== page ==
"When we talk about maintaining a safe and orderly learning environment, we define that as being one of our primary responsibilities," said board member John A. Hayden III, who added that auditors pointed out hazardous conditions in several schools. "This particular [finding] is troublesome. I very strongly encourage that we move to address that issue immediately."
Member Meg O'Hare said other items that appear higher on the auditors' prioritized list of recommendations would be more realistic to quickly address, because they don't require an infusion of money - such as expecting greater collaboration among employees who oversee curriculum development, teacher training and program assessment.
"Safety issues are simply unacceptable," she said, adding that "some of the things require a culture change, not more money."
The unprecedented independent audit, compiled in a 423-page report released last week, found that teachers are inundated with new programs but given little direction, and many schools are in disrepair. It also concluded that no one was in charge of overseeing curriculum management, a critical function that includes determining what will be taught and when, ensuring that teachers have the necessary training and tools and evaluating programs.
The recommendations urge school officials to do a better job of evaluating whether new academic programs are working for students, training teachers to make classes more engaging and ensuring that children have equal access to programs and services.
Fenwick English, a lead auditor who oversaw Baltimore County's project, said last week that the recommendations could take up to five years to implement across the state's third-largest school system.
With about 106,000 students, the county's schools range from those internationally known for high performance to others that struggle to meet state test standards. And while the achievement gap - the difference between how whites and minorities perform on the state tests - is narrowing, the audit team estimated it could take 50 years to close the gap in some academic areas, if no changes are made.
To help close the achievement gap, auditors recommended devising a system that ensures students have equal access to comparable programs and services, such as special-education, gifted and talented, and Advanced Placement courses. Auditors said many students are limited in their access to highly qualified and experienced teachers, magnet programs and participation in AP courses, depending on where they live.
In response to complaints that new programs are haphazardly introduced, the audit recommends that the school system centralize professional development and routinely evaluate teacher training. It also stressed the need to improve the evaluation of students' progress so teaching strategies can be adjusted.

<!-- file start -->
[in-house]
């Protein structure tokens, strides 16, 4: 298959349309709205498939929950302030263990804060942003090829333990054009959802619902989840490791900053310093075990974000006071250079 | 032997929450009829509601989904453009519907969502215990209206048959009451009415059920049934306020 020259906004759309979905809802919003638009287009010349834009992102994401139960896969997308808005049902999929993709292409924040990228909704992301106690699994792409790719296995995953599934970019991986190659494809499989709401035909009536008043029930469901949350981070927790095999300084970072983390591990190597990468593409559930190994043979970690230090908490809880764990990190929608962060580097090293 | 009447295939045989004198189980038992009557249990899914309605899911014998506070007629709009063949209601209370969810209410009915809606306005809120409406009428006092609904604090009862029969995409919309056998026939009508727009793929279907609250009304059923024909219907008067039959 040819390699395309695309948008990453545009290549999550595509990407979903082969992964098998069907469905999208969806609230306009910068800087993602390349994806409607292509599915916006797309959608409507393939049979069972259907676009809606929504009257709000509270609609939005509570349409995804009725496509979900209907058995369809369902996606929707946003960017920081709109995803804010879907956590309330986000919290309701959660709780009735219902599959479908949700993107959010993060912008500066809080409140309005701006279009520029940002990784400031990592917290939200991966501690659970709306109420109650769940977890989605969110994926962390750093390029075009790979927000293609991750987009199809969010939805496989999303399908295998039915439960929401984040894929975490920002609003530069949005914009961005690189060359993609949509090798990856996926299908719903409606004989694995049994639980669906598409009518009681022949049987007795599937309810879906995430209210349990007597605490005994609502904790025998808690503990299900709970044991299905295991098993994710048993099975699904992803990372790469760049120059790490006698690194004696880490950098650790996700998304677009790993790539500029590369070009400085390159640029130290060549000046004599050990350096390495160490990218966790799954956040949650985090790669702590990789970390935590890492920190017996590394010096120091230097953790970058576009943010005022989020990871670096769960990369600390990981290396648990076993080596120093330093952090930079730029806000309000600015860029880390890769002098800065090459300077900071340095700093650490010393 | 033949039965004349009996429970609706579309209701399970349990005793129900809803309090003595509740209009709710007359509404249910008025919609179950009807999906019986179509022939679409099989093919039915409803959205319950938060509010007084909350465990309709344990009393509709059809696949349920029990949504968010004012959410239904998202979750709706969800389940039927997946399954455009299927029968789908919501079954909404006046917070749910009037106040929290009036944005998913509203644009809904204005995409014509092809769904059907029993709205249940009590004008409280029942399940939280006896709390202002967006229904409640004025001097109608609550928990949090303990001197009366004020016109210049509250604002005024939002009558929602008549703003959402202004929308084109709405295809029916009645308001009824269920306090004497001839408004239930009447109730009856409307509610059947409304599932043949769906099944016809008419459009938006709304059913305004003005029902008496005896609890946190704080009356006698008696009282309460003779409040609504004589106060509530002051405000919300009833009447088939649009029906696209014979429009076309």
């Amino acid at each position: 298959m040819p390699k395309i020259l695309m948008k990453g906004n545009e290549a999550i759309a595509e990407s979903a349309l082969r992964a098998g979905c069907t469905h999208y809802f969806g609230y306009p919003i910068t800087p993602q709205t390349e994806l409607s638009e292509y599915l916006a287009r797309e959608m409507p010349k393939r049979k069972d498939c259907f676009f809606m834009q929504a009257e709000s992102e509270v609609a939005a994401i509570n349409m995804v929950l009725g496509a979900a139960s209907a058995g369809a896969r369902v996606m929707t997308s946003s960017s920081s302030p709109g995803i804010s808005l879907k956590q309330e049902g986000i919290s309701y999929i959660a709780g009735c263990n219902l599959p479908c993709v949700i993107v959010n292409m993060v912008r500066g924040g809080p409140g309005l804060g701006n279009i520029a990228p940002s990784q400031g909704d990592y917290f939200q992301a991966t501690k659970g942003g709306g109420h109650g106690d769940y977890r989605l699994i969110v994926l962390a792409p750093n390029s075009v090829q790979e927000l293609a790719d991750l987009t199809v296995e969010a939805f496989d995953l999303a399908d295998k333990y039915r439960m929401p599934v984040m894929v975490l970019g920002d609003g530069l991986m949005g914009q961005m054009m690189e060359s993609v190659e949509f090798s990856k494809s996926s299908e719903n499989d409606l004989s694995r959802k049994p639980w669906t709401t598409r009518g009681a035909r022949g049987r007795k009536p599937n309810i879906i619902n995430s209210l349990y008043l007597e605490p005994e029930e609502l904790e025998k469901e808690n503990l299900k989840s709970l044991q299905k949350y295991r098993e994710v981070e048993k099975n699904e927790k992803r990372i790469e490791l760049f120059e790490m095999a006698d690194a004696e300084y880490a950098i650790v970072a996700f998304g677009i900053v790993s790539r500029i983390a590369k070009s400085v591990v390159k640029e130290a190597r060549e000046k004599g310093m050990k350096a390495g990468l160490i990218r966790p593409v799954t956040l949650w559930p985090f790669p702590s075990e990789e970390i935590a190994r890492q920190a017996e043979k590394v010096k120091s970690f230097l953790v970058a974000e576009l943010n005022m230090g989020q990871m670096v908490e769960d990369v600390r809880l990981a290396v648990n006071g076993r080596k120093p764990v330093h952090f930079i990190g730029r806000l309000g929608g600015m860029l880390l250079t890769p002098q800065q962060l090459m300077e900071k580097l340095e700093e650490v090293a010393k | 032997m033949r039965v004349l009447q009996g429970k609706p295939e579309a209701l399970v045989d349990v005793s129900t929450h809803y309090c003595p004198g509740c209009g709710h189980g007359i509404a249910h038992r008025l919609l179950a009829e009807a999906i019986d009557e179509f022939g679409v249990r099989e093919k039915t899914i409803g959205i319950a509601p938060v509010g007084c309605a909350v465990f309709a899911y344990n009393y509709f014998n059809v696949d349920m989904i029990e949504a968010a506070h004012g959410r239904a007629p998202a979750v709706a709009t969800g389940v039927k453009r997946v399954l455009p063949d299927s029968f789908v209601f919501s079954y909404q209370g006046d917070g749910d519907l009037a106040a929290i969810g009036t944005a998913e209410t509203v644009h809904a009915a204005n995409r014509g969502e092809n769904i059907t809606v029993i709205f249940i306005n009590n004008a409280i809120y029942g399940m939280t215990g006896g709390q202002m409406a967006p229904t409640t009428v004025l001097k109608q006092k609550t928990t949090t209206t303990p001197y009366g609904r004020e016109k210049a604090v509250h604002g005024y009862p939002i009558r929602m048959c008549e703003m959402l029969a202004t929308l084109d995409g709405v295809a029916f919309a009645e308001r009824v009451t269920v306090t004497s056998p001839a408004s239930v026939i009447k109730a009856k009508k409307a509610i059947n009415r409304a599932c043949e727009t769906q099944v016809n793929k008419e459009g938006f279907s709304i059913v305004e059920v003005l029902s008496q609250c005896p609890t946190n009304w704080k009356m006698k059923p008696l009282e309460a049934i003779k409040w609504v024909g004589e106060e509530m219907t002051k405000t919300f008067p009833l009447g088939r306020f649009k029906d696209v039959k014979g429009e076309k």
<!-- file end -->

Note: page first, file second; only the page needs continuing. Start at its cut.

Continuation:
Cheryl Bost, president of the Baltimore County teachers union, said the audit confirmed many of the concerns that she and other teachers have pressed for years.
"We've been saying for probably eight years that curriculum is just coming at us," Bost said in a recent interview.
She said she hopes school officials will consult with teachers as they work toward implementing the audit's recommendations, especially since many of the changes are likely to affect how and what teachers are expected to do.
Auditors - who visited 157 schools, including more than 3,000 classrooms - said they found instruction to be relatively static, with most teachers favoring the "less effective lecture format with students engaged primarily in listening, taking notes, and completing worksheets," despite county and state guidelines that call for a variety of teaching strategies, according to the audit. The team said it saw few instances of hands-on projects and activities.
At Superintendent Joe A. Hairston's recommendation, the county school board awarded a $245,000 audit contract to Phi Delta Kappa International, a nonprofit group that has reviewed curriculum management in school systems across the country and abroad for nearly three decades.
Among the audit's top recommendation was that the district hire a chief academic officer to oversee curriculum development and management. A few weeks ago, school officials announced that Sonia Diaz, who most recently was a superintendent in New Mexico, ' is expected to start April 1 as associate superintendent of curriculum and instruction.
Hire a chief academic officer.
Centralize professional development.
Develop a format for creating curriculum guides that help ensure consistent, rigorous instruction.
Adopt school board policies that articulate priorities and strategies.
Better assess each student's progress, so teachers and administrators can adjust instruction.
Require systematic reviews of academic programs.
Develop easy-to-use databases to help teachers and administrators plan instruction.
Create five-year plan to match budget decisions with educational goals using cost-benefit analysis.
Devise a system that ensures children have equal access to programs and services.
Clear backlog of repair and maintenance projects.
Update relevant policies and make necessary improvements for the county's five special programs: prekindergarten, special education, gifted and talented, English for Speakers of Other Languages and magnet schools and programs.
SOURCE: Phi Delta Kappa International, "A Curriculum Management Audit of the Baltimore County Public School District"
Activists seek changes in schools curriculum
Department needs leadership change, they say
March 27, 2007
Byline: Gina Davis